Handing high school students $35,000 with which to play the stock market might not seem like the best way to boost a school endowment, but in 1997, that is what trustees at Flintridge Preparatory School did.
The gamble has paid off.
Over the years, students in Assistant Headmaster Peter Vaughan's investments class have turned the $35,000 grubstake into a $188,000 portfolio that helps support school arts and athletic programs.
When Vaughn launched the class, he half expected his students to gamble away the principal — $35,000 cobbled together by school trustees — on penny stocks.
“I learned many things about kids and money,” Vaughan said. “You think they are just going to blow it. You think they are going to be wild and crazy. You think that they aren't going to take it seriously. Wrong, wrong, wrong.”
Class after class took charge, investing in Apple Inc., Johnson & Johnson and Union Pacific Corp. The Standard & Poor's 500 Index has grown about 40% since 1997. The Flintridge Prep investments class portfolio — bolstered by more trustee contributions — has grown at about twice that rate, Vaughan said.
During the fall semester, Vaughn puts his students, all seniors, through the “business school paces,” an introduction to macroeconomics and finance, balance sheets and income statements.
Students then research the portfolio before deciding what investments to shed and what to pick up. Vaughn executes the transactions via an online account.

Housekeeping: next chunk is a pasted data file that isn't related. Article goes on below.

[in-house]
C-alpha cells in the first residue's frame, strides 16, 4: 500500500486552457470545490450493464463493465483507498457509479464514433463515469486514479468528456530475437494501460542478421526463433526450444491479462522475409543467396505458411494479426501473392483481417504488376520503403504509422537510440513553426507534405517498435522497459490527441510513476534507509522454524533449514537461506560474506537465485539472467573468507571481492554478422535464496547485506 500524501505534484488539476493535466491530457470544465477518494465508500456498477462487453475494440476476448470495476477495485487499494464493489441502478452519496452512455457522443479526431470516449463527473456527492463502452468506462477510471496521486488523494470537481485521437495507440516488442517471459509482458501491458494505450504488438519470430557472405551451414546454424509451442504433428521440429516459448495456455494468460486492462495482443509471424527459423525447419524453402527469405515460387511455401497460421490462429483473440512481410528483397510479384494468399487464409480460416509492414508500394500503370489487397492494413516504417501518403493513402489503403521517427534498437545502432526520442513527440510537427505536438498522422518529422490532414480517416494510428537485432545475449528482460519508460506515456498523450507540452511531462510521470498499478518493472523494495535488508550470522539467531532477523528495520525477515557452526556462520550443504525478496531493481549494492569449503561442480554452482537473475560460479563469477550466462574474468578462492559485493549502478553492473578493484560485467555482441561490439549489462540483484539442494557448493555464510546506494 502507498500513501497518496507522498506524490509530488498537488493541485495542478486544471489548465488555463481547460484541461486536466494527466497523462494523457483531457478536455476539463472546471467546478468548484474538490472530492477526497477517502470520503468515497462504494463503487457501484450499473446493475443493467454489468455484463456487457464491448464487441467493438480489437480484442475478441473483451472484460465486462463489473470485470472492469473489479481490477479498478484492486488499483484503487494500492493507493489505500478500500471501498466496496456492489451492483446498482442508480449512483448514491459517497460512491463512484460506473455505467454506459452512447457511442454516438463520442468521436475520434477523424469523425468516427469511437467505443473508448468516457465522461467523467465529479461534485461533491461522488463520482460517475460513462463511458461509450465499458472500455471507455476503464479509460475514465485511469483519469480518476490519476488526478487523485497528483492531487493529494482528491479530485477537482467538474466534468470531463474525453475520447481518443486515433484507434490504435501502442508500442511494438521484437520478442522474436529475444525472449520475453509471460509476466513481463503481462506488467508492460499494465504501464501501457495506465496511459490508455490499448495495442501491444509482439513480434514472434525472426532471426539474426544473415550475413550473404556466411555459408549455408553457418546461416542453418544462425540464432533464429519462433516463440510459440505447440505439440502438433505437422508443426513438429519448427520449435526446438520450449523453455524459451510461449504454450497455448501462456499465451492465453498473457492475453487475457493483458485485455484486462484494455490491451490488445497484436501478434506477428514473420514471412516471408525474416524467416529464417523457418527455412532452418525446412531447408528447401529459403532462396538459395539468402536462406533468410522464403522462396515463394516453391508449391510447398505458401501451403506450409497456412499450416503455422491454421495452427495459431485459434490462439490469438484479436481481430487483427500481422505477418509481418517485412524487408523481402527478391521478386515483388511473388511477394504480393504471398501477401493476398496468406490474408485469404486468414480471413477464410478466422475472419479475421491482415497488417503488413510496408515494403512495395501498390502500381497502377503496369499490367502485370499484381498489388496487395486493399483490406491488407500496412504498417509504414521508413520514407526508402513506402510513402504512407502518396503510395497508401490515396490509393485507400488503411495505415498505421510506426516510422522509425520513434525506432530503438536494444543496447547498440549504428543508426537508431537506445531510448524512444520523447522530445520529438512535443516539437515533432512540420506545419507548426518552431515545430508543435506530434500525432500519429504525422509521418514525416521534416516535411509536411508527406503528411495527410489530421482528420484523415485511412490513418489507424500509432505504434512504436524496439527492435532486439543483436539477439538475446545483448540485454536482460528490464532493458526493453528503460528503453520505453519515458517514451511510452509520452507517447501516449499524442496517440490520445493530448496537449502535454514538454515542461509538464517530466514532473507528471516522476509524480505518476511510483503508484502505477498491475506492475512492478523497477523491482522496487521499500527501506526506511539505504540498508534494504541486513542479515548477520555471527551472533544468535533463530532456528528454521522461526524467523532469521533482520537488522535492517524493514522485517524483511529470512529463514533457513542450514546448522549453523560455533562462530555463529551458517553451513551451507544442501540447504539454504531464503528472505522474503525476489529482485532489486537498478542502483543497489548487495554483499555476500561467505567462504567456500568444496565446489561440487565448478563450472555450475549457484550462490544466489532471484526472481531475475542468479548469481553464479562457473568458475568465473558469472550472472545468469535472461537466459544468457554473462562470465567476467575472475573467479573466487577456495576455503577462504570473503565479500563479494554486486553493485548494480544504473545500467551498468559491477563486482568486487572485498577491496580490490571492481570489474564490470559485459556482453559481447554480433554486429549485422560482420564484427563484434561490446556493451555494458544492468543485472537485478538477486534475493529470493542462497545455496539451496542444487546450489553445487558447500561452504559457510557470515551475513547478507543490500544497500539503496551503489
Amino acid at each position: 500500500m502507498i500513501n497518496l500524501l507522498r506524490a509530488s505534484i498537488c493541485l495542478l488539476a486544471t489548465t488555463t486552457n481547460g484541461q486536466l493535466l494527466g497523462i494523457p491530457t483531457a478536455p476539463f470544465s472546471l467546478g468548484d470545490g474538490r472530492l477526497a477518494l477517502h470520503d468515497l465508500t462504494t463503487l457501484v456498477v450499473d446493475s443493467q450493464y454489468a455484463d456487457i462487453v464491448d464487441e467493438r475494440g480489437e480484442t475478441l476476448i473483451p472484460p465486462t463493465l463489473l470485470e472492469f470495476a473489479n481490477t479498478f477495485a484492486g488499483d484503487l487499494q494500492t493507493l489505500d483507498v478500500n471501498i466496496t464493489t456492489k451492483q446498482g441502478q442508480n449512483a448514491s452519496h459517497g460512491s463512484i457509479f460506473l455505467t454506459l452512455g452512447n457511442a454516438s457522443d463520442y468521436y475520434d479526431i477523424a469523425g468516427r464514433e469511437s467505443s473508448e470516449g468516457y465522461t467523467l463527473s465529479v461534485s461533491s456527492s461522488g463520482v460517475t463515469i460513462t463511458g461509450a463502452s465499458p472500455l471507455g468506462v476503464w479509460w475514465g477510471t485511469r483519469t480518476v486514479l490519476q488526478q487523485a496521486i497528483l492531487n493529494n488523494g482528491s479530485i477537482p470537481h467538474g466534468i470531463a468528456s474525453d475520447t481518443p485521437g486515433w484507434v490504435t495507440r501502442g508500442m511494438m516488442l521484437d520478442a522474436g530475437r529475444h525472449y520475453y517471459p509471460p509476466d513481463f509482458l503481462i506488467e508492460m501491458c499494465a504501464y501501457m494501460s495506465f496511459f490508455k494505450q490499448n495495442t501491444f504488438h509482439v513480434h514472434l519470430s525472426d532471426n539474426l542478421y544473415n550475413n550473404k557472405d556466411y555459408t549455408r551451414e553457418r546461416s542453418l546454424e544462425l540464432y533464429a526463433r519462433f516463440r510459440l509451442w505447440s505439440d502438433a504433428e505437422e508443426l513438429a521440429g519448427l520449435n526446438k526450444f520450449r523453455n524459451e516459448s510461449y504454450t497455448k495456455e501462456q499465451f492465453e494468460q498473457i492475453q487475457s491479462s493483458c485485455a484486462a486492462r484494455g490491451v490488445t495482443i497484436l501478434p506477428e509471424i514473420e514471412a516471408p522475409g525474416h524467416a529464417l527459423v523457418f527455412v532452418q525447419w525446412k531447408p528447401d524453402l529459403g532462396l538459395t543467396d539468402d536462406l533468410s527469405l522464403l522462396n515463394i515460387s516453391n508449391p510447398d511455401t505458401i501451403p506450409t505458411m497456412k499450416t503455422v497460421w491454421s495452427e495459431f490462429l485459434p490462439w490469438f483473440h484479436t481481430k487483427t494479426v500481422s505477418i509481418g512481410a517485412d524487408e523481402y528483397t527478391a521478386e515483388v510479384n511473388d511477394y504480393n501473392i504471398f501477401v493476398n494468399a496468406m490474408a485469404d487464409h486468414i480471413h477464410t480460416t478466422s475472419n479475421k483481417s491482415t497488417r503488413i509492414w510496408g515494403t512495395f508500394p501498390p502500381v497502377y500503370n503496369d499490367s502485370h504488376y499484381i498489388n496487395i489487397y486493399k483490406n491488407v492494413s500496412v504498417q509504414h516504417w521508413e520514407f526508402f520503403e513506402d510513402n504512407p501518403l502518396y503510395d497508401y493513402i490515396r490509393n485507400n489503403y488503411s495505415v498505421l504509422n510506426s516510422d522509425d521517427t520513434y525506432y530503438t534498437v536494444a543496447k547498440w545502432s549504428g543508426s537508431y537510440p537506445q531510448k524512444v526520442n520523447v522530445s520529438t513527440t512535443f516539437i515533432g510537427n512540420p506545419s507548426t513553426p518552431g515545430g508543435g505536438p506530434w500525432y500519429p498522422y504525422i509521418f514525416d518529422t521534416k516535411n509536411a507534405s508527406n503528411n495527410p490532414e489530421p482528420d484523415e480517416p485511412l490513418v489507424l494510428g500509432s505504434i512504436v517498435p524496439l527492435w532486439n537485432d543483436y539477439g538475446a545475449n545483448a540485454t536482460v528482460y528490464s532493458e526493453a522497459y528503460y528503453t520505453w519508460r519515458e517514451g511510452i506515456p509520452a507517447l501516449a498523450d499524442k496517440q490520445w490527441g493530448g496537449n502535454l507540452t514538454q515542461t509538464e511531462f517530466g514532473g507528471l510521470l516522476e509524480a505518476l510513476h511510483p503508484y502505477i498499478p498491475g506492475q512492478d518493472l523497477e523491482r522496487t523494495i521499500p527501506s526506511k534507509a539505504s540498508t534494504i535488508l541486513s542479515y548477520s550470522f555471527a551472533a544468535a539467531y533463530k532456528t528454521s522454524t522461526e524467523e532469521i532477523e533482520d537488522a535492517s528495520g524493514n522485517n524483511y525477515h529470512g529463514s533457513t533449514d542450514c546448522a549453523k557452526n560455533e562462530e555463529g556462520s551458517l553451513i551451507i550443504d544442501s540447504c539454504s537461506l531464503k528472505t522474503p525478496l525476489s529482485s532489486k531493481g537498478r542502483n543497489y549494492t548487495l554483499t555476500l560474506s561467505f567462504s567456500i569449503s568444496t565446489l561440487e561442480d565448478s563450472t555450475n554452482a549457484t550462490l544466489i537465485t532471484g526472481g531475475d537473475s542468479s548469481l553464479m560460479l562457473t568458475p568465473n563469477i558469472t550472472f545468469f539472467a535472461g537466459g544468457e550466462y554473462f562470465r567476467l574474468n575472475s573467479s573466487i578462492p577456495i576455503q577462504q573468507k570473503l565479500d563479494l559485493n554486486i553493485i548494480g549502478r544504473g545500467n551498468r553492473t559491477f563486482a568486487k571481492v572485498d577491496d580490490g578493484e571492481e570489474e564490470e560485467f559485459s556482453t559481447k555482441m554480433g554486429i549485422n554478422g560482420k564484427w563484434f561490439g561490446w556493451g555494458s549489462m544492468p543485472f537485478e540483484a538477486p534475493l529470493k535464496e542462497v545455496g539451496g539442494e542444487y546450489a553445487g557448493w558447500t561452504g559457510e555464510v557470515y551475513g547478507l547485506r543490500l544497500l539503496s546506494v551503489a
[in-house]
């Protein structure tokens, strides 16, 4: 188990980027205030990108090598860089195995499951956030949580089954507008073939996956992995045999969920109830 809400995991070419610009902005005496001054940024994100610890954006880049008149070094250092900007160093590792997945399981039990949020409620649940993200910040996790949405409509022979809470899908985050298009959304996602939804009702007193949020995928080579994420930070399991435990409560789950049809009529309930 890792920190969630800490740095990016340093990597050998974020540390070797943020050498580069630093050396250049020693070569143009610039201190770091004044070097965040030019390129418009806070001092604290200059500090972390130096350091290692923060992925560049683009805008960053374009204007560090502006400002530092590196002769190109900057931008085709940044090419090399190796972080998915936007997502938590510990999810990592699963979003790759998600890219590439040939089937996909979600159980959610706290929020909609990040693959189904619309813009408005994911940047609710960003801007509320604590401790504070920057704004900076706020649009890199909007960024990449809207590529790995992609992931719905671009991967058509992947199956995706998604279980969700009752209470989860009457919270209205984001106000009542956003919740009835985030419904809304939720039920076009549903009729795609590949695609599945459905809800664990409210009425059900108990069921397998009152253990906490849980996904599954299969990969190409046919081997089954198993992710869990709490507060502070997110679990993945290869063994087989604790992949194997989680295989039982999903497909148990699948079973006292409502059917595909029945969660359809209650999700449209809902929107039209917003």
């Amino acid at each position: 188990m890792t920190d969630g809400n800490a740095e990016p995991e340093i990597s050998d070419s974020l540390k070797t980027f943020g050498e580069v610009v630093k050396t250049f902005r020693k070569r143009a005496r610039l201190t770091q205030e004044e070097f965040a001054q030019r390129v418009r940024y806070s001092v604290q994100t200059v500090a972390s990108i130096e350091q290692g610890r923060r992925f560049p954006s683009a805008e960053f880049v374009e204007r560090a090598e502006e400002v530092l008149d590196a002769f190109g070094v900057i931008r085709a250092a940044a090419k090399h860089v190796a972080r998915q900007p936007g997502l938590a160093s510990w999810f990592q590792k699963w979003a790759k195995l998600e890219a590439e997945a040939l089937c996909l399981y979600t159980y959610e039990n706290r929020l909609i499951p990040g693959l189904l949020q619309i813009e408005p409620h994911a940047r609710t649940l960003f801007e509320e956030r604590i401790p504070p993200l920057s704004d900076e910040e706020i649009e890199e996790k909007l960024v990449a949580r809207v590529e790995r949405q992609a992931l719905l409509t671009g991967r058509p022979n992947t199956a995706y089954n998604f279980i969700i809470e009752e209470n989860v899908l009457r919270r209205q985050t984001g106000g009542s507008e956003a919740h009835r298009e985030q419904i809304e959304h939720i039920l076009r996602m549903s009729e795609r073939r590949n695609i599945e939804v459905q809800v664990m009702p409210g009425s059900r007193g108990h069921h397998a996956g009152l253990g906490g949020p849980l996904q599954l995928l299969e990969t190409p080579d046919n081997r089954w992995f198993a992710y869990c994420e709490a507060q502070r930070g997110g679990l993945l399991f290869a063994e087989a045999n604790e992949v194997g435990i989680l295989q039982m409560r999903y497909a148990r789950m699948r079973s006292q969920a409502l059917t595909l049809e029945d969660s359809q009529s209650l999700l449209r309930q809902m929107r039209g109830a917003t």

Debates about what to buy and what to sell can get heated, and often turn on the perceived ethics of the companies involved.
On Monday, Charles Ayers, 18, advocated strongly that his fellow students hold on to 32 shares of Goldman Sachs stock despite turmoil at the Wall Street investment bank.
“You really want to keep the stock or you really want to sell the stock, and those are beliefs you hold really near and dear to your heart,” Ayers said afterward.
Eli Weinstein, 17, who argued to sell the Goldman Sachs shares, said the class offers “a crash course in various industries, and you look at the world a different way.”
During the 1999-2000 school year, Vaughan recalled, two students tried to convince their classmates to dump tech investments and buy shares of Phillip Morris. Many were reluctant on moral grounds to investment in the cigarette giant, but they moved ahead anyway, placing about half of their assets in three tobacco companies just before the tech bubble burst.
“Everyone got wiped out, and the portfolio went up because tobacco stocks went up,” Vaughn said.
If the portfolio grows more than 20% in a single year, dividends are directed to on-campus programs such as the athletic department or the arts program, Vaughn said.
Students in the class say they feel responsible for carrying on Flintridge Prep's money-making tradition.
“I would be very disappointed if we did not end up making money for the fund with this group of people,” Ayers said.